Lessons learned from my students
A few weeks ago I saw my first "Back to School" flier of the season. In the past several years, such fliers stirred up emotions of stress and panic for me, along with excitement. As a teacher, back to school sales served as glaring reminders that I had a lot to do.
This time, the sighting of a back to school flier surfaced a whole new set of emotions: gratitude and relief. I felt grateful for my time as a teacher, and relieved by the reminder that this year there is no "back to school" for me.
To my surprise, in the past year I have felt called to move on to a new ministry and not renew my teaching contract. I am not convinced that God needs me, as a Catholic sister, to serve in traditional, institutional settings and have desired to stay open to new and creative forms of service. True, I didn't expect to be a high school teacher for the rest of my life, but I thought I'd remain in this meaningful ministry for at least a few more years.
In previous summers, I spent a lot of energy redesigning my curriculum and classroom. Recently, though, I have been in meetings with the staff of the spirituality center I'll be joining soon. As I head toward a new ministry, I am challenged to consider what I need to carry forward from where I have been. Serving as a retreat and program presenter, I will continue to be an educator and a youth minister; I hope that a major aspect of this coming ministry will be leading confirmation retreats at parishes throughout the Midwest.
Teaching high school in Chicago and La Crosse for eight years has been formative for me. I learned a lot about culture, people, relationships, management, organization, communication and injustices. Staying open, listening, remaining flexible and being fair were other valuable lessons. Responding with compassion and creativity to the needs of individuals was important; what worked for some students wouldn't work for others. I learned through trial and error and from making a lot of mistakes.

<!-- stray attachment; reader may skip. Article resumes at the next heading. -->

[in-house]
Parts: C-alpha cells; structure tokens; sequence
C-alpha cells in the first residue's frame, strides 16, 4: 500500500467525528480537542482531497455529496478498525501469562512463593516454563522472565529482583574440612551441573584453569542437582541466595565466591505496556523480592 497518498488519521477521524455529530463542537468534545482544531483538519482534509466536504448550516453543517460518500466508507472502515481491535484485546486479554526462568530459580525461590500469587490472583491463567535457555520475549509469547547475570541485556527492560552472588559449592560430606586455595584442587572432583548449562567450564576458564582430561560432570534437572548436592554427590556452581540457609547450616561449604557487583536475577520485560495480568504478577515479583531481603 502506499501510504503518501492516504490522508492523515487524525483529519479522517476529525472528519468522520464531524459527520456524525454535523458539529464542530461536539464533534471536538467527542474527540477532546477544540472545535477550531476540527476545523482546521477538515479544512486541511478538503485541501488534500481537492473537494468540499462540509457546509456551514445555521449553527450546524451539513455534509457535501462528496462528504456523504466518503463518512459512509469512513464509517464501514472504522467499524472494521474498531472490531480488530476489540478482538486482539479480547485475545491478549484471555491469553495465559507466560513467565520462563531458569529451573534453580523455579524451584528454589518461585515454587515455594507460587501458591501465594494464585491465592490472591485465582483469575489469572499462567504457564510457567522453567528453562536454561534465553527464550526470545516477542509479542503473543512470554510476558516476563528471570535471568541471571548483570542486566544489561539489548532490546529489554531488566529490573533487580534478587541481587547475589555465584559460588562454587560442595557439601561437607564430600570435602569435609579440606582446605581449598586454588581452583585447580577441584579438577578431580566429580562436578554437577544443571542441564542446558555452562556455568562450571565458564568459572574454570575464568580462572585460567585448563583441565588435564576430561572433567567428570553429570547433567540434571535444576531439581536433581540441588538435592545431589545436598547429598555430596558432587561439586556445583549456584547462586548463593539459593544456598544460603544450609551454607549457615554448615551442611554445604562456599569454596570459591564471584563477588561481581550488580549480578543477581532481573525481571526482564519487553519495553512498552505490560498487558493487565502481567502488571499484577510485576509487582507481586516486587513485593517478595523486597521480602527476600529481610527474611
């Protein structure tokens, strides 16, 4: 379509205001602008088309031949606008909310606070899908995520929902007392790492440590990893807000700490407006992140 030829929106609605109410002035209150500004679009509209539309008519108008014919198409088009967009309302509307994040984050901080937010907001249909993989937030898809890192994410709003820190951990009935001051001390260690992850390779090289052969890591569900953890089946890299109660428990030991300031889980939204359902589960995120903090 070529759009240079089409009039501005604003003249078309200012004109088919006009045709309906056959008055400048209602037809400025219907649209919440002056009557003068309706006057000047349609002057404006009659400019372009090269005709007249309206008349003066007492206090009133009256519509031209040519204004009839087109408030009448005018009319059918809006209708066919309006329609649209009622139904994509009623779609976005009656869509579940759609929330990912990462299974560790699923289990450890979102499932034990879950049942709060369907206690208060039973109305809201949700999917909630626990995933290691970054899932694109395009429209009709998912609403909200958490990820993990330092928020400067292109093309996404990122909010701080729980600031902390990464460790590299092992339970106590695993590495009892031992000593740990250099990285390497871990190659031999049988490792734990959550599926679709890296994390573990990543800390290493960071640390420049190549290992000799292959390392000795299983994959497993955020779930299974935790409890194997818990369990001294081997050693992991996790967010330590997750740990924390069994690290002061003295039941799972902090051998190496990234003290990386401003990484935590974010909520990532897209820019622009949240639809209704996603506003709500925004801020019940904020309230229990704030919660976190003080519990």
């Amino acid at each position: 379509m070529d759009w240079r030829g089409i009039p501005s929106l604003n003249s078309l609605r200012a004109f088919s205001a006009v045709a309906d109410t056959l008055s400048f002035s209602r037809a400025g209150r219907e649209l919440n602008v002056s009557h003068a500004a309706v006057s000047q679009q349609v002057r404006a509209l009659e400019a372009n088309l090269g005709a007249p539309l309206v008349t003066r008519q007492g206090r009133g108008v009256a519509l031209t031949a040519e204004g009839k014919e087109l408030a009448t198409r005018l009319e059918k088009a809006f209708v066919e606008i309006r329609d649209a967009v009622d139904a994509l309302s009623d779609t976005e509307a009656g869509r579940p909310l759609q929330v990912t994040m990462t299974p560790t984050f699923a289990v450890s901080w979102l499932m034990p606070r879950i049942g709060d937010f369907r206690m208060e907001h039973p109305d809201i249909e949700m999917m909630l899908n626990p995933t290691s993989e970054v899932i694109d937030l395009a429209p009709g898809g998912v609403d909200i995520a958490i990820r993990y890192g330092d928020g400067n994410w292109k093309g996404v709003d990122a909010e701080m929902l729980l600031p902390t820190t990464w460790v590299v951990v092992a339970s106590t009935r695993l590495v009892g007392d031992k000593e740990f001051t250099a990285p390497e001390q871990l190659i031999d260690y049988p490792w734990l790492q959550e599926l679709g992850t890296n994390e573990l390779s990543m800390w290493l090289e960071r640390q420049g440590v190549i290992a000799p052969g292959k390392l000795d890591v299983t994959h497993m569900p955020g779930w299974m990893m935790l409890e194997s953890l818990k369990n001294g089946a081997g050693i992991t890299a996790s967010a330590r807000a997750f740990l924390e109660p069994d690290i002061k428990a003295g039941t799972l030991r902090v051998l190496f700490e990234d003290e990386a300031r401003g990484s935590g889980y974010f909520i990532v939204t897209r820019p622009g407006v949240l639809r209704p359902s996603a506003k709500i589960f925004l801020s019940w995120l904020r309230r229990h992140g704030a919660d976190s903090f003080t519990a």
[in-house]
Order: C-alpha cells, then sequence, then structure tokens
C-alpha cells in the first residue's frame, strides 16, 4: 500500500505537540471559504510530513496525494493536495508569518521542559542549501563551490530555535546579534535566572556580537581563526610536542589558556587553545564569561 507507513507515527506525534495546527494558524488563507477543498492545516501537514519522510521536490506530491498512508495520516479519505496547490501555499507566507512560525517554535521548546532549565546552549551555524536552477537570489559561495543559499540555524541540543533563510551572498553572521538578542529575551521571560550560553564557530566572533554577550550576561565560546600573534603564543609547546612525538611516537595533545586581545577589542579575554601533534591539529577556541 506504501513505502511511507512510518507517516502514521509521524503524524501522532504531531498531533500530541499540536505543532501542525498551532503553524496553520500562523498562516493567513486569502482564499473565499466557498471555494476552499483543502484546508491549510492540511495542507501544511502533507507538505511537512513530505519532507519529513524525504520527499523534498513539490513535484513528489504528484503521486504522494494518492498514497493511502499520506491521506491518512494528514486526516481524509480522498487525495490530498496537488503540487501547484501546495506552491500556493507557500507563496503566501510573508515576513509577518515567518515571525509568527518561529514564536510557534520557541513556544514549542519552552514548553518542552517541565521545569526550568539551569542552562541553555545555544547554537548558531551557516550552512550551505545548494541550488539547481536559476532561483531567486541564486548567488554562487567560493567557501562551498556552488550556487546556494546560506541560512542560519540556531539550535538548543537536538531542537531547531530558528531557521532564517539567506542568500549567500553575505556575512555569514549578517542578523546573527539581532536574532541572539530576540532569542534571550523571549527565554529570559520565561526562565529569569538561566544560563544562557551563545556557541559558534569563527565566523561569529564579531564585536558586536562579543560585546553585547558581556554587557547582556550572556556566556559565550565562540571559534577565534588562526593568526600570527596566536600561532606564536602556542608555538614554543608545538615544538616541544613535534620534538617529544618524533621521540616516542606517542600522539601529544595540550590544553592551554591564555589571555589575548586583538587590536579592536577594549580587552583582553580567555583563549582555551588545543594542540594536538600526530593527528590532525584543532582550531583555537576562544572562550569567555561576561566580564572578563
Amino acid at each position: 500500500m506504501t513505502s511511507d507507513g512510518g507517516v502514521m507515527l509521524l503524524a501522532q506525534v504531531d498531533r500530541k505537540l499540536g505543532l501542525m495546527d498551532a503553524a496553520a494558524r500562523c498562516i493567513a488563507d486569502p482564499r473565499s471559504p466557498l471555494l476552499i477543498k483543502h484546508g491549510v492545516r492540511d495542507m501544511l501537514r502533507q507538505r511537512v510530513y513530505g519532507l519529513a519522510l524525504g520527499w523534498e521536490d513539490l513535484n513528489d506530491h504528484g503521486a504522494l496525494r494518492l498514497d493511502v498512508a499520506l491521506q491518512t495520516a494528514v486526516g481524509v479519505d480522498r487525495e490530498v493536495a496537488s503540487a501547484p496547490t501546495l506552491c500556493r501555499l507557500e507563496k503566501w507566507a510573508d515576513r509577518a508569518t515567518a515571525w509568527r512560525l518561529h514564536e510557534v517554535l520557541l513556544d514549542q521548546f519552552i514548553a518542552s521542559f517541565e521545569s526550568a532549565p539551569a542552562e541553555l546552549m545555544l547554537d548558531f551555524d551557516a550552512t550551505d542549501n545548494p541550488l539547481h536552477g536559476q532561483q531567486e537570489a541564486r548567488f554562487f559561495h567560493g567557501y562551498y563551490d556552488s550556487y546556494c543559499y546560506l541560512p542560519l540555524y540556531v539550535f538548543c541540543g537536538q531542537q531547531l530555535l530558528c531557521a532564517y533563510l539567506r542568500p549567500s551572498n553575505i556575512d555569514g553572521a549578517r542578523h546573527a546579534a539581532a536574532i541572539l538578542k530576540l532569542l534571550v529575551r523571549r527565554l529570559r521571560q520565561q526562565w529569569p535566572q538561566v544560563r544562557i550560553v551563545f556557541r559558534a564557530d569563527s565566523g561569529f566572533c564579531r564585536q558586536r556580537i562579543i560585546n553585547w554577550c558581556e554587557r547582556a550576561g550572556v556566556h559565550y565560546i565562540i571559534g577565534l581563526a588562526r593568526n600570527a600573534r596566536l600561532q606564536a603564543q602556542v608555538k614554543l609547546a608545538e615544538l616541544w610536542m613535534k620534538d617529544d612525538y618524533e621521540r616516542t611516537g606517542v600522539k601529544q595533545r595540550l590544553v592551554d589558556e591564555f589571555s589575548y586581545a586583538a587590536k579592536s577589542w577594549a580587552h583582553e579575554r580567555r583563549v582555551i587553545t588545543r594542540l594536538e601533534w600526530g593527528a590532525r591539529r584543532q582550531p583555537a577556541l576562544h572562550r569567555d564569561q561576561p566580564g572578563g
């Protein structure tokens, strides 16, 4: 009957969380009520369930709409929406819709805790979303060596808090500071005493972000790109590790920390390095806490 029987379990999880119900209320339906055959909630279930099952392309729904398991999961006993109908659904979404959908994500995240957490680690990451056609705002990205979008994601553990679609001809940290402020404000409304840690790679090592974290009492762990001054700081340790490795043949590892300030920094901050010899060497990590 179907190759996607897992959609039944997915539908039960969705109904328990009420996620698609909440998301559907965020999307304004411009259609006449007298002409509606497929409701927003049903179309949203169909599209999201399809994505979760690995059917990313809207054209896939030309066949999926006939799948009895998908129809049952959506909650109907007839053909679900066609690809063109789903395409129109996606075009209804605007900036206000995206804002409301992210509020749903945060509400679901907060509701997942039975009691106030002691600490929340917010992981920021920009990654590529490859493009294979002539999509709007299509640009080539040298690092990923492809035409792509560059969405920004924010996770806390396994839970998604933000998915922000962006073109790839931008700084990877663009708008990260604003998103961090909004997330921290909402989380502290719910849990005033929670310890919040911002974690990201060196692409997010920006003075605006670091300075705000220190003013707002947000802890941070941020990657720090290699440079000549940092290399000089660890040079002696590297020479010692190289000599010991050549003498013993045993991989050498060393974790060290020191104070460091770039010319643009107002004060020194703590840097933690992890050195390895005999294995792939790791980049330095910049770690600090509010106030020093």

I learned from the people around me; gleaning wisdom and tips from my colleagues and from the feedback of my students. Much of what I learned from interactions with my students feels especially significant for me right now, as I think about how to plan future presentations at the spirituality center.
It has occurred to me that many of the lessons I learned from my students could apply to improving our entire society or living a strong Christian life. Sort of the like the "All I Really Need to Know I Learned in Kindergarten" poem, I think you'll agree that many of the lessons I learned from my students are quite universal:
Sure, hard work and dedication are necessary. Yes, learning and growth require a lot of seriousness. But, according to my students, playfulness, good humor and entertaining stories help people remain engaged, interested and relaxed.
When I asked my students what they enjoyed and appreciated about my class I often heard "your stories" or "I never know what to expect" and "every day is different and fun." Similarly, I realized that it benefits everyone if I lighten up the homework load; too much work is never helpful. Keeping things light-hearted and simple gives space for learning to bloom.
Keep it real
When I started teaching I would get really anxious about the things I wasn't: hilarious, tidy or strict. I would try to be just like the teachers I admired, and I kept failing at it miserably. Students disrespected any false version of myself that I tried to present to them. Eventually I realized that the best thing I could offer my students was myself, no matter what shape I was in. Once I gave fully of who I was, I began to experience incredible respect. Despite my messy desk or spacey mind, the students wanted to hear my true stories and get to know who I really was. There was never a reason to "fake it to make it." Being honest and true helped make my Christian witness effective and also helped me build strong relationships.